Penn is usually buzzing right now with admitted students decorated with lanyards, exploring campus. For many regular decision admits, visiting campus is influential in their choice of college. Due to the unprecedented effects of COVID-19, Quaker Days has been canceled. Despite this, unlike many other universities, Penn has not pushed back the May 1 deadline to accept its offer of admission. While Penn is offering online materials and a virtual tour to the prospective Class of 2024, it is likely that many students will make their choice without a clear sense of what Penn is like. Here are ten points admitted students should consider before deciding whether to join us.
1. Students can go beyond the “Penn Bubble.” Philadelphia is a great city to be a student. After coming to Penn, students come to learn about Wawa, "Bring-Your-Owns", and the Eagles. Venturing past the immediate vicinity of campus, students can, and do, enjoy restaurants, scenic walks, museums, coffee shops, and historical sites. Some classic West Philadelphia activities include the Clark Park farmers market, Baltimore Avenue Dollar Stroll, and many off-campus places to study.
2. Many students choose to live off-campus. According to 2017 data from Penn Business Services, about 60 percent of sophomores, juniors, and seniors live outside of college residences each year. These include the hundreds of students who live in chapter houses for on-campus Greek organizations. However, this will soon change – Penn will require all undergraduate sophomores to live in college houses on campus starting with the incoming Class of 2024.
3. Locust Walk heavily features Greek Life. A typical visit to Penn brings one to the central vein of campus: Locust Walk. While Locust Walk is home to some academic buildings and other public spaces, many of the buildings are fraternity houses. Joining a fraternity or sorority is an important social component for over a quarter of Penn students. However, fraternities’ presence on Locust Walk is currently under heavy scrutiny by a coalition of student groups, who argue the property should go towards cultural groups and general student facilities.
4. Penn’s resources can be out of the way and decentralized. A prospective student will not see Student Health Services or Counseling and Psychological Services on Locust Walk. Students have to go further out on campus for these resources. While SHS and CAPS have made several changes in response to student feedback, such as stationing satellite CAPS clinicians across campus, many students are concerned with the limited accessibility of physical and mental health resources.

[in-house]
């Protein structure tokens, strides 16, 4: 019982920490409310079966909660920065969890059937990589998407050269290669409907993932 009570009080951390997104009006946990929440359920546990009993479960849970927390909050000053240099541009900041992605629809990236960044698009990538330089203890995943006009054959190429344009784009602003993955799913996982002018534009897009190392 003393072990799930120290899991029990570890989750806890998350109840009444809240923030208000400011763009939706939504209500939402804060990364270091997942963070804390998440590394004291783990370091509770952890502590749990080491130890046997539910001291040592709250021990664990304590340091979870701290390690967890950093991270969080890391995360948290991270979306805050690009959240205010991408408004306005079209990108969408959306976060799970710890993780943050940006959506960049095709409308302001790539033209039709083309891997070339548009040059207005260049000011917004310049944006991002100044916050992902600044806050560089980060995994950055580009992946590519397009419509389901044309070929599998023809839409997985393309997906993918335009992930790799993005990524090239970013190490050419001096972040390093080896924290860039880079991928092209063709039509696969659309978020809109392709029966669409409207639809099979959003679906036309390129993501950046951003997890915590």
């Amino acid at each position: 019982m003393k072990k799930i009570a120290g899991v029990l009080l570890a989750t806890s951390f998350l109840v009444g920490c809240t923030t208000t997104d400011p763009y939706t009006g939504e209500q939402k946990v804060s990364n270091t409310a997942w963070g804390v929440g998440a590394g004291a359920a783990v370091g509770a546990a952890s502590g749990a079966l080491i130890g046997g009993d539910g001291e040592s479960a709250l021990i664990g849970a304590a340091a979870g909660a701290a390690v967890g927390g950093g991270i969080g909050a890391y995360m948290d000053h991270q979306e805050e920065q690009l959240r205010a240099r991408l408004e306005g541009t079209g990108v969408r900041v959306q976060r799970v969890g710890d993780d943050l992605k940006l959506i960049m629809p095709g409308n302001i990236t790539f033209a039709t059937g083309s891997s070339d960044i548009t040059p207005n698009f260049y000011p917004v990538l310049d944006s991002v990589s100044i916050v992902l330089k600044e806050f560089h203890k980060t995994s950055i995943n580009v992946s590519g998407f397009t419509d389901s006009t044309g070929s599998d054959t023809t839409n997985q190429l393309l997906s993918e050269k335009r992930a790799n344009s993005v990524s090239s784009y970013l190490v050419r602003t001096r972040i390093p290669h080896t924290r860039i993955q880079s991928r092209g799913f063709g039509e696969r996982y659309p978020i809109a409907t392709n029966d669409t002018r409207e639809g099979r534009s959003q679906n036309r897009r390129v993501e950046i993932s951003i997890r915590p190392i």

5. Student activism is abundant. Penn students are members of campus and Philadelphia communities, both of which are influenced by University decisions. Students are outspoken about institutional flaws and are not afraid to call for change when needed. There are many opportunities to advocate and actually enact change for fellow students, staff, Philadelphians, the environment, and broader global issues. At Penn, students are heard.
6. There are many volunteer opportunities. Volunteering in Philadelphia contributes to the community and can also be transformative for students. Penn students are involved in initiatives ranging from tutoring in correctional facilities to visiting children in hospitals to consulting nonprofit groups. Penn itself also offers unique opportunities through Academically-Based Community Service classes — volunteering for class credit — and the Netter Center for Community Partnerships.
7. Study abroad is a popular option for students. The past few years have also seen trends in study abroad opportunities becoming more varied, with programs such as the Penn Global Internship Program, where students can intern in a foreign country for the summer; Penn Global Seminars, where students take a course at Penn and spend a week traveling with their class to a related location; and Summer Abroad where students spend two weeks in the summer in places like Cannes Film Festival or the Alps for class credit; gaining popularity.
8. Many students enjoy alternatives to dining halls. While first-year students are required to purchase a dining plan, many students are not thrilled with the dining halls’ food itself. Don’t hesitate to try the myriad of food trucks — there is a string of them outside of the Quad, the main freshman dorm, alone. This affordable alternative is a staple of Penn’s culture — some food truck owners even memorize loyal customers’ orders!
9. Penn has an extensive and helpful alumni network. Some notable Penn alumni include Donald Trump, John Legend, Elon Musk, Tory Burch, and more. Though not all famous, Penn’s alumni are leaders in their industries and are often willing to share their experiences and give advice to current students. Alumni contact information can be accessed online. The database is also accessible anytime after you graduate from Penn.
10. Students can find their own unique niche. Penn, like many elite universities, has a reputation for pre-professionalism and competition in classes and extracurriculars. While pre-professional opportunities can challenge students and help them prepare for jobs, many students are also involved in plenty of clubs and classes that don’t necessarily contribute to their resumes. Joining a community that simply indulges your interests is more than possible here at Penn.
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